Auditor general details how Conservative government lied about cost of F-35 fighter jets
Canada's auditor general, Michael Ferguson, has shown how the Department of National Defence lowballed the costs by billions of dollars on a plan to purchase and operate 65 F-35 fighter jets.
In June 2008, department officials initially estimated a $9-billion price tag to buy the jets from Lockheed Martin. According to Ferguson's report, the government calculated another $16 billion at the time to sustain the program over 20 years, adding up to $25 billion.
But in July 2008, the government established a budget of just $16 billion to buy the jets and keep them operating for 20 years. Prime Minister Stephen Harper has frequently cited the $16-billion figure, even though the parliamentary budget officer, Kevin Page, put the price at $29 billion in a 2011 report.
In a response to Page's estimate, the Department of National Defence then claimed that the total 20-year cost would be $14.7 billion, according to a table in Ferguson's report.
The auditor general declared that costs were not "fully presented in relation to the life of the aircraft".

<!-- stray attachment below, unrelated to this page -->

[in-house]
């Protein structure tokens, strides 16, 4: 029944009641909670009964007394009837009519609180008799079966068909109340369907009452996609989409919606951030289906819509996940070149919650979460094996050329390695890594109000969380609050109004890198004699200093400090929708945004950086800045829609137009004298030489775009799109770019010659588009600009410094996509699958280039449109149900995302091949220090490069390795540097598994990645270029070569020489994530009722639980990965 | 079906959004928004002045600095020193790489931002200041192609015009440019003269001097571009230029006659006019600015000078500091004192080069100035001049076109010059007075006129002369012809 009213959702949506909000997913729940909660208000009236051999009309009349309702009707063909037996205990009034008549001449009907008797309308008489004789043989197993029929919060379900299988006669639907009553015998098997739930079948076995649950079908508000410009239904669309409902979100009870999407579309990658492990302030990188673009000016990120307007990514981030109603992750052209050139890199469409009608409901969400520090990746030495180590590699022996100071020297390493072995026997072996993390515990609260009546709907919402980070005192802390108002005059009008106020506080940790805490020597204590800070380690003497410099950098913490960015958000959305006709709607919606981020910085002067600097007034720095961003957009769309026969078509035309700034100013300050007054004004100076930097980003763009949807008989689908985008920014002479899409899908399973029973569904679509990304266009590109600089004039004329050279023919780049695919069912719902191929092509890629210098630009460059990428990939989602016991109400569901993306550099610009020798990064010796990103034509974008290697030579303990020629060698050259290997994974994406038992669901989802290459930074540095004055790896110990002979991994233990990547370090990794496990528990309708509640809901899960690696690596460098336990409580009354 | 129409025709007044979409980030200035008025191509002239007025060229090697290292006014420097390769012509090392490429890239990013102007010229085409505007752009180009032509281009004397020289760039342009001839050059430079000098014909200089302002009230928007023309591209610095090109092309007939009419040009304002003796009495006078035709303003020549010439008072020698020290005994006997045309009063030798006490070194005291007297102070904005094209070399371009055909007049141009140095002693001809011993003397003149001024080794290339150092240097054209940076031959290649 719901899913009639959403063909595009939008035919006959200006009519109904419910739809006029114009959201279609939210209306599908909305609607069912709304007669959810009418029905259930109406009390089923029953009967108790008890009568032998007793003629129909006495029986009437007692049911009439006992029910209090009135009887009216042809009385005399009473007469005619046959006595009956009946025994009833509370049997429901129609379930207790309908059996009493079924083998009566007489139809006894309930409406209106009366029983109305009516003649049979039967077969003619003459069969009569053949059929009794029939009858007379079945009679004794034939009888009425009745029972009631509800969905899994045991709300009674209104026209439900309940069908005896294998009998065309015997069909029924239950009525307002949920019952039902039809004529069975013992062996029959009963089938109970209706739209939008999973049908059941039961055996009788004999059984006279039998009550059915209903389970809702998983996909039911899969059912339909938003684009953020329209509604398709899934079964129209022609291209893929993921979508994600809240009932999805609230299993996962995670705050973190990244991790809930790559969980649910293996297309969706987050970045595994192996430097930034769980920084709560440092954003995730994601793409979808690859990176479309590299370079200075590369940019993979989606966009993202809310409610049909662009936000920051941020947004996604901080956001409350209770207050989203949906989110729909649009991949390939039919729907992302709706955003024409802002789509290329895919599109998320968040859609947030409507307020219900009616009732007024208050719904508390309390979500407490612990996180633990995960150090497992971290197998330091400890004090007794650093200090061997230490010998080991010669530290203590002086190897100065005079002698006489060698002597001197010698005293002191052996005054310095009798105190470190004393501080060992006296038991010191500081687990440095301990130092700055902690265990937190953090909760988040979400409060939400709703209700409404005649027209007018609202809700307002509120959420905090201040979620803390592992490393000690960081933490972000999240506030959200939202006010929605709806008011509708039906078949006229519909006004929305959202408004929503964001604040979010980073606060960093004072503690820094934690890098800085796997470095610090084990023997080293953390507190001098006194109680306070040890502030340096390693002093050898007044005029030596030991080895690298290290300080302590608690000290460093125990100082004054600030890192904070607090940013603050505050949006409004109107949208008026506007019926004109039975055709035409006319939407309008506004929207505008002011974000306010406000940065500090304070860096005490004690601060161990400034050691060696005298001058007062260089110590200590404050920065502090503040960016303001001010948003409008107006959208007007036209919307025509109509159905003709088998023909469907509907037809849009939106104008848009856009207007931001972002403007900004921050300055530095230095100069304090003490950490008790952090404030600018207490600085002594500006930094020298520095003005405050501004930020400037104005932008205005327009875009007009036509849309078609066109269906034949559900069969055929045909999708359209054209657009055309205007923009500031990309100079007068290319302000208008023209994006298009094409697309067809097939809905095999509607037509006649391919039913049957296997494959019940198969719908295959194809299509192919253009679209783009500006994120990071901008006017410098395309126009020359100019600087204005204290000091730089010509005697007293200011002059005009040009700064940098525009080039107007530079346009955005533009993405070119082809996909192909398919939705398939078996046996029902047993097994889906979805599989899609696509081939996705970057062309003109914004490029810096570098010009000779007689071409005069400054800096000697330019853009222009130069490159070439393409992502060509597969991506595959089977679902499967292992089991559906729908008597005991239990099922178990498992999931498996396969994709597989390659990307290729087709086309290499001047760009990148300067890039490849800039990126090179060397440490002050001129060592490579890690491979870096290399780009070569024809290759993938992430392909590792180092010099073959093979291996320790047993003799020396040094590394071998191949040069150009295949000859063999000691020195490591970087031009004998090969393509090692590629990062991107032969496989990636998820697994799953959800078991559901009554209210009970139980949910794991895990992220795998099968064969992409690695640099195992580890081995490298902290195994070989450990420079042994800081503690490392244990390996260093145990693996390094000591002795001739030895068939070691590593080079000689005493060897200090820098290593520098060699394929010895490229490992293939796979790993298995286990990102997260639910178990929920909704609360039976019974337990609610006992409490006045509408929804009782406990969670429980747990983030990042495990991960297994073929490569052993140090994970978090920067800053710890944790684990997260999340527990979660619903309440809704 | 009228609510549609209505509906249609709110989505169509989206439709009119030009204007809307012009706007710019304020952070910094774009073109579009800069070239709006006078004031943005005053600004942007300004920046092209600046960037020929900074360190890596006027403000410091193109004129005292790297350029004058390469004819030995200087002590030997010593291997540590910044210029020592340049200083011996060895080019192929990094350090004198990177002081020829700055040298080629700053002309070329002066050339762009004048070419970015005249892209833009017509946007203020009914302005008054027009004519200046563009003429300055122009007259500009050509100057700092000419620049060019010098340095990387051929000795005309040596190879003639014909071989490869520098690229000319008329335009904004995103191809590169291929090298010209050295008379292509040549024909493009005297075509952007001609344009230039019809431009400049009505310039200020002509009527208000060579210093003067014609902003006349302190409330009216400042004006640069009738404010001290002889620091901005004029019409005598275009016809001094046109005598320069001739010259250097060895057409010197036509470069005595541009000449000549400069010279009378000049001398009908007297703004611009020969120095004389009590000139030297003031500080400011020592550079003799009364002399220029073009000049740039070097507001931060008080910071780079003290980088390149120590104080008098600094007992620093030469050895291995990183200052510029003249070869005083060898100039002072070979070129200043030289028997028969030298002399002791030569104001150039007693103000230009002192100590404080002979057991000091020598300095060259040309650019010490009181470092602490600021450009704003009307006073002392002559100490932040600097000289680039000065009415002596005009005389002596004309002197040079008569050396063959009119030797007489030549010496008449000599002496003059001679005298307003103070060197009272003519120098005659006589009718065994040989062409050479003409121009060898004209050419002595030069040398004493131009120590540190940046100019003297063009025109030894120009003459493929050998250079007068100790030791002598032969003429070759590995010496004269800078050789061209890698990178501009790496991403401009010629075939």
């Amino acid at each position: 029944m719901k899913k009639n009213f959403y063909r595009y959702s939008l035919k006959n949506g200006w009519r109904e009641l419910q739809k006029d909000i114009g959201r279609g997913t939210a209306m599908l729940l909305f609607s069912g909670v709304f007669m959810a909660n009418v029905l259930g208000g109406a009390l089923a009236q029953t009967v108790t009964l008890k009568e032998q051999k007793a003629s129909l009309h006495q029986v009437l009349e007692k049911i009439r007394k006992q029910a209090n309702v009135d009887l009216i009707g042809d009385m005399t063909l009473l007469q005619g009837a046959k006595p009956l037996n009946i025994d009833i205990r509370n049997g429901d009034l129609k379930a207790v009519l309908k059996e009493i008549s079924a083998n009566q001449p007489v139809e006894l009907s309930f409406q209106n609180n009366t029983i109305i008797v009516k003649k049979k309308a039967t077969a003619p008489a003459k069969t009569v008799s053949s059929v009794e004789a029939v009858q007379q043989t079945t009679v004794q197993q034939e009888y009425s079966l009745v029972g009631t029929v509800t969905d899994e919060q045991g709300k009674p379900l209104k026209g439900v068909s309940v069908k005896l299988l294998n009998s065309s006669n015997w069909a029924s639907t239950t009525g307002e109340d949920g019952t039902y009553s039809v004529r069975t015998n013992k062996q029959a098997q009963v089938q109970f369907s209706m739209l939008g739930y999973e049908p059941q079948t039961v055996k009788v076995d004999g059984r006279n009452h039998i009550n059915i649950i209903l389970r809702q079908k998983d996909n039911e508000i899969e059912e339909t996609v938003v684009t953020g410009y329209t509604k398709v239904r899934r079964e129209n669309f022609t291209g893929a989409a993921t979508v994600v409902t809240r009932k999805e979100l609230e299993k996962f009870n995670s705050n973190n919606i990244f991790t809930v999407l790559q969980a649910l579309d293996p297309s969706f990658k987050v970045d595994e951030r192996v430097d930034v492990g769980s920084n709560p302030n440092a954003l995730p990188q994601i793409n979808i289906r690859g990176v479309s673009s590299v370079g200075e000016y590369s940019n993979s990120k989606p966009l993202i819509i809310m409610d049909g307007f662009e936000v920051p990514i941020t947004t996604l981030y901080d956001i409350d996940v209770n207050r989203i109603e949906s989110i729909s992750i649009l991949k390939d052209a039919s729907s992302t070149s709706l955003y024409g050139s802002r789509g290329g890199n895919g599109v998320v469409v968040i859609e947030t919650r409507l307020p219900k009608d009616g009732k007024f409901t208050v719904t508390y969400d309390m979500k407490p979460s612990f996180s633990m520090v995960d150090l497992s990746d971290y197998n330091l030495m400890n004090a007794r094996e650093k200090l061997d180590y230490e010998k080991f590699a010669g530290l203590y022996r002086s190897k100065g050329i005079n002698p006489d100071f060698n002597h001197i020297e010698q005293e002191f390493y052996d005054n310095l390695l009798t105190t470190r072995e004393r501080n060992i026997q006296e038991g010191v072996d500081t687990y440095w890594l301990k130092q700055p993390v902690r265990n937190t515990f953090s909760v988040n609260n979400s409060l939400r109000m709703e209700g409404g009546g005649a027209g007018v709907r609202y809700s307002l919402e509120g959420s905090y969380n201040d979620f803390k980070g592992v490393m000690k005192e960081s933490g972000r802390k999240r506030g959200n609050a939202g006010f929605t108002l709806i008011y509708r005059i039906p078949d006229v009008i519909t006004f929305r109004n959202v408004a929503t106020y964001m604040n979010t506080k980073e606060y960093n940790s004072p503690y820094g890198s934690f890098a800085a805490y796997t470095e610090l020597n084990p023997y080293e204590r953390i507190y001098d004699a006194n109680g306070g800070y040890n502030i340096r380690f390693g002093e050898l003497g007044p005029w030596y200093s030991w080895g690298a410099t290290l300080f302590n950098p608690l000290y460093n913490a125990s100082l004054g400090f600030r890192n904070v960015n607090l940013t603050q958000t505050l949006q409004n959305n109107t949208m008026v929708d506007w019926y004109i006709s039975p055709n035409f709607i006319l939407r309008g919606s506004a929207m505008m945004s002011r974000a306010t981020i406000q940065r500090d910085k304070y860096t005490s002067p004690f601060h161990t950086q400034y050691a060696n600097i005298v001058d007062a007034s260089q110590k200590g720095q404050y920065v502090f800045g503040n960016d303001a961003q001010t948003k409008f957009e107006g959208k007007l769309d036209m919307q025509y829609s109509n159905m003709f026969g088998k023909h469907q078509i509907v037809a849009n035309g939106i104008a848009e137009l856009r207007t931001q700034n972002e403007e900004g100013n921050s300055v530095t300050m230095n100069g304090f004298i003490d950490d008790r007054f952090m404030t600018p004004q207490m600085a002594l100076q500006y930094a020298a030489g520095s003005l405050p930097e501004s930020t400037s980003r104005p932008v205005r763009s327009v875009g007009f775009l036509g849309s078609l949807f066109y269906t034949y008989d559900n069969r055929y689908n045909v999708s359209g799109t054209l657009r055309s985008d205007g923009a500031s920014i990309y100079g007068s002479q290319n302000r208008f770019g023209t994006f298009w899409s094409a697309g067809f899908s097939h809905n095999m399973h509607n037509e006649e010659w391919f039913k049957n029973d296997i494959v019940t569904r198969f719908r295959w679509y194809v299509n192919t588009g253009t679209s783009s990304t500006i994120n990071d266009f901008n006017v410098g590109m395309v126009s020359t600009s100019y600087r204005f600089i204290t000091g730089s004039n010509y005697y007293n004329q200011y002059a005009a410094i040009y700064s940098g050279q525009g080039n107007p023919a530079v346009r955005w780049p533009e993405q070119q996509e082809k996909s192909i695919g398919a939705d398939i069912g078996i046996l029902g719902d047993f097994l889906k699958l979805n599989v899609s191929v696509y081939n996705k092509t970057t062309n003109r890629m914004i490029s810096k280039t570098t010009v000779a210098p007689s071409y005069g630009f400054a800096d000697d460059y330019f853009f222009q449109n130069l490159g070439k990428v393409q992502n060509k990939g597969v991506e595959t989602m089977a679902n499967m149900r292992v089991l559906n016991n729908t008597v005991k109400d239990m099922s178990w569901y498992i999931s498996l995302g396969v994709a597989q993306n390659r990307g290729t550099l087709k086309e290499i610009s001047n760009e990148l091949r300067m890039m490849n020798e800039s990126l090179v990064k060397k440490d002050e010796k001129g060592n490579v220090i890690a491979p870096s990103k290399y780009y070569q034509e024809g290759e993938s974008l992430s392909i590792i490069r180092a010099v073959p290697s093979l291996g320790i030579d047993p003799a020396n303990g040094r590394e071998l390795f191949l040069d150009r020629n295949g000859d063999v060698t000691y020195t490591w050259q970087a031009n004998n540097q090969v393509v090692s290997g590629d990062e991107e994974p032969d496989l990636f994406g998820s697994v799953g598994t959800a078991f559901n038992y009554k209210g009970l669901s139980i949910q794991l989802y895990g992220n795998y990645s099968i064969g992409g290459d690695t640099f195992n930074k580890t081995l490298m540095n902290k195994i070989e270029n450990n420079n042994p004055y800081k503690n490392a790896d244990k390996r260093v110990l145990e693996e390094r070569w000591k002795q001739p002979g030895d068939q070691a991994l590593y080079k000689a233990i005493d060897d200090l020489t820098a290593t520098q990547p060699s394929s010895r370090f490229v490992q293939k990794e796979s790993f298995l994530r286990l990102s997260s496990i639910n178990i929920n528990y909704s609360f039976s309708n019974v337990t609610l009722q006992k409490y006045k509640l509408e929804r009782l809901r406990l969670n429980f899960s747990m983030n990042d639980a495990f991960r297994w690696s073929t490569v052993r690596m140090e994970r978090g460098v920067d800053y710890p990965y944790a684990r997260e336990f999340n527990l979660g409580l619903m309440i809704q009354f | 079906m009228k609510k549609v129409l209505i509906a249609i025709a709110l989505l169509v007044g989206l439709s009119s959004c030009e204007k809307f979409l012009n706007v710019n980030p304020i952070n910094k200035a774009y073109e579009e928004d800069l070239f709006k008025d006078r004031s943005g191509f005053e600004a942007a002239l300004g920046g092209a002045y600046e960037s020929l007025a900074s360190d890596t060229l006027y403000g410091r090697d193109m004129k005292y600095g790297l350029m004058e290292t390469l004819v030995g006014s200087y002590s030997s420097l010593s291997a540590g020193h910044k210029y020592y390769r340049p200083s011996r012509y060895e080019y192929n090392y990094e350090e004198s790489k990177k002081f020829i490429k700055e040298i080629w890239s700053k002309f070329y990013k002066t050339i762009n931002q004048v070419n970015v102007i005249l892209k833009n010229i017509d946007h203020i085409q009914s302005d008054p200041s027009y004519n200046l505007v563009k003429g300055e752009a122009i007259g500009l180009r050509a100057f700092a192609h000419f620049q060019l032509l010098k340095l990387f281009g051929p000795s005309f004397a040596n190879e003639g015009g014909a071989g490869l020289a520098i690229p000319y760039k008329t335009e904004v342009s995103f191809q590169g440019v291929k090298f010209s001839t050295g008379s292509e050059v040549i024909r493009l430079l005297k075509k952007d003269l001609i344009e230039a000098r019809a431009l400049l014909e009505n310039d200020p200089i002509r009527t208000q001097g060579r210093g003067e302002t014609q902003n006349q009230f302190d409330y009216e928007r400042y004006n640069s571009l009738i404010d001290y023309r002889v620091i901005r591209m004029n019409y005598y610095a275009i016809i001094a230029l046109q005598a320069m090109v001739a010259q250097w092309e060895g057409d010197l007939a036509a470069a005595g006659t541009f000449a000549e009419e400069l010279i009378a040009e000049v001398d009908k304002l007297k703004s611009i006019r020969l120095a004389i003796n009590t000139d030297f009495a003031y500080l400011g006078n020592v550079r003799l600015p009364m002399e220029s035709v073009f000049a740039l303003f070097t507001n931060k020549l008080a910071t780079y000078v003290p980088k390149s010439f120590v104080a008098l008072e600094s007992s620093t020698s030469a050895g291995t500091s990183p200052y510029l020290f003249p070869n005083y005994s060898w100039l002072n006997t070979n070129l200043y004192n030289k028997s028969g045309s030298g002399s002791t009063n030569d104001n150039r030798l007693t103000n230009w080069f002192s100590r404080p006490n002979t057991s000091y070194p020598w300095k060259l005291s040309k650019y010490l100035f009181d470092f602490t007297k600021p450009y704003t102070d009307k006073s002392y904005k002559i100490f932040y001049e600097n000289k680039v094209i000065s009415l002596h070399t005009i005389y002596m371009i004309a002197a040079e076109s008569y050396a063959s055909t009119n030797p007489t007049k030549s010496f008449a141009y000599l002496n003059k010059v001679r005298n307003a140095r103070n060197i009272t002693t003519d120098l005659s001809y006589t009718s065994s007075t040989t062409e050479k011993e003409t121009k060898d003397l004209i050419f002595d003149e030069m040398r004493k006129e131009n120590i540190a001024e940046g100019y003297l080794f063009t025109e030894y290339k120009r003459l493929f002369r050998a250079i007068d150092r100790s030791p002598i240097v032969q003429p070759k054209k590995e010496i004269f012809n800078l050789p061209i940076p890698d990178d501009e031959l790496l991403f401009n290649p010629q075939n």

"The estimated life expectancy of the F-35 is about 8,000 flying hours, or about 36 years based on predicted usage," Ferguson wrote. "National Defence plans to operate the fleet for at least that long. It is able to estimate costs over 36 years. We recognize that long-term estimates are highly sensitive to assumptions about future costs as well as to currency exchange rates. However, in presenting costs to government decision makers and to Parliament, National Defence estimated life-cycle costs over 20 years. This practice understates operating, personnel, and sustainment costs, as well as some capital costs, because the time period is shorter than the aircraft’s estimated life expectancy."
In addition, the government did not account for the cost of replacement aircraft, upgrades, and weaponry.
"Third, many costs are not yet reliably known or cannot yet be estimated," Ferguson stated in the report. "These include the basic unit recurring flyaway cost of the aircraft, the cost of Canadian required modifications, and the cost of sustainment. In addition, National Defence is still developing its planning assumptions for operating the fleet. This involves hundreds of interrelated decisions about such matters as how pilot and technician training will be delivered, what physical infrastructure is required and what portion is directly attributable to the F-35, how maintenance and repair activities will be supported, and what they will cost."
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